Next up at The Carlisle were Suncharmer who had made the trip down the A21 from Tunbridge Wells. This band with their hard-hitting sound were definitely the most suited to The Carlisle and its reputation for putting on rock bands. With influences ranging from Led Zeppelin to Arctic Monkeys to T-Rex, these are noticeable in their music, and they played a tight knit set which was well received by the crowd.
Suncharmer are: Paul Crisp (guitar/vocals), Josh Brice (guitar), Sam Dann (bass guitar), and Jasper Morris (drums).
The finale to another great Fat Tuesday was to be an extended set by Glen Matlock at The Carlisle. There was no hanging around as he started dead at 11pm.
The first two tracks played were from Glen’s latest album, ‘Good To Go’ which was released in September last year through Mighty Village Records. He went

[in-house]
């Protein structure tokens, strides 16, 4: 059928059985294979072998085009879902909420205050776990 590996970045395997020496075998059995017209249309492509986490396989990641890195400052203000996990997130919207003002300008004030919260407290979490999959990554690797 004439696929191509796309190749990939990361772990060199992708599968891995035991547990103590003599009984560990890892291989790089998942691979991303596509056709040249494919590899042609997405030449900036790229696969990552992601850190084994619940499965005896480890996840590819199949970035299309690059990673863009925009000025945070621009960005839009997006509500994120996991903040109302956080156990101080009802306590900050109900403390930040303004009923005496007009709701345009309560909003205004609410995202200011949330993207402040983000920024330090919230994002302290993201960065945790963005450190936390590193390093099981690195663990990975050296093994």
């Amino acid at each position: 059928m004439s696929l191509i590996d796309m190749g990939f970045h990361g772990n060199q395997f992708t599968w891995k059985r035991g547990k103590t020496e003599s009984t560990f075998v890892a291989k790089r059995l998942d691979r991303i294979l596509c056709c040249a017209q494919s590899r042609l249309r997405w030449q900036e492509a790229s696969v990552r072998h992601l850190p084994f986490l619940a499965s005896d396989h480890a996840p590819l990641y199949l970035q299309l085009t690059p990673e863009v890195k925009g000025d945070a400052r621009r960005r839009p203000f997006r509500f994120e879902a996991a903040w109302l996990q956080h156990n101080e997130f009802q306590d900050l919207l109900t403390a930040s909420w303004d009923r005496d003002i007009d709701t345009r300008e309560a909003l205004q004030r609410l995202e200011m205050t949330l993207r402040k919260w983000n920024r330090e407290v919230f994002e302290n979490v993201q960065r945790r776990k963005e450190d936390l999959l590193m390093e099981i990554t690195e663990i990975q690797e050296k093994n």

straight into ‘Won’t Put The Brakes On Me.’ A Bluesy Country style song reminiscent of Nick Lowe back in the day, followed by ‘Wanderlust.’
The next song was what the majority of the crowd had come to hear. Anarchy had returned to Hastings as the band broke into the unmistakable intro to ‘God Save The Queen.’ It was given the personal touch with the slight lyrical amendment “there’s no future In Hastings dreaming.”
It had been relatively quiet down the front until a work colleague of mine appeared from nowhere just as the band played another track from their recent album, a song appropriately called ‘Keep On Pushing.’ There was suddenly increased security as they were obviously aware of her penchant for moshing. It certainly livened up proceedings as the crowd started to get more into it.
After this Glen went on about ‘Fisherman’s Friend’ which completely lost me, so I can only presume that was the name of the song though I’m sure that somebody will correct me.
Somewhere in amongst this I heard my second cover version of the night of Bowie’s ‘John I’m Only Dancing.’ I’m not at liberty to disclose which version was my favourite but I did get a free badge from the wonderful ‘Cheap Dates’!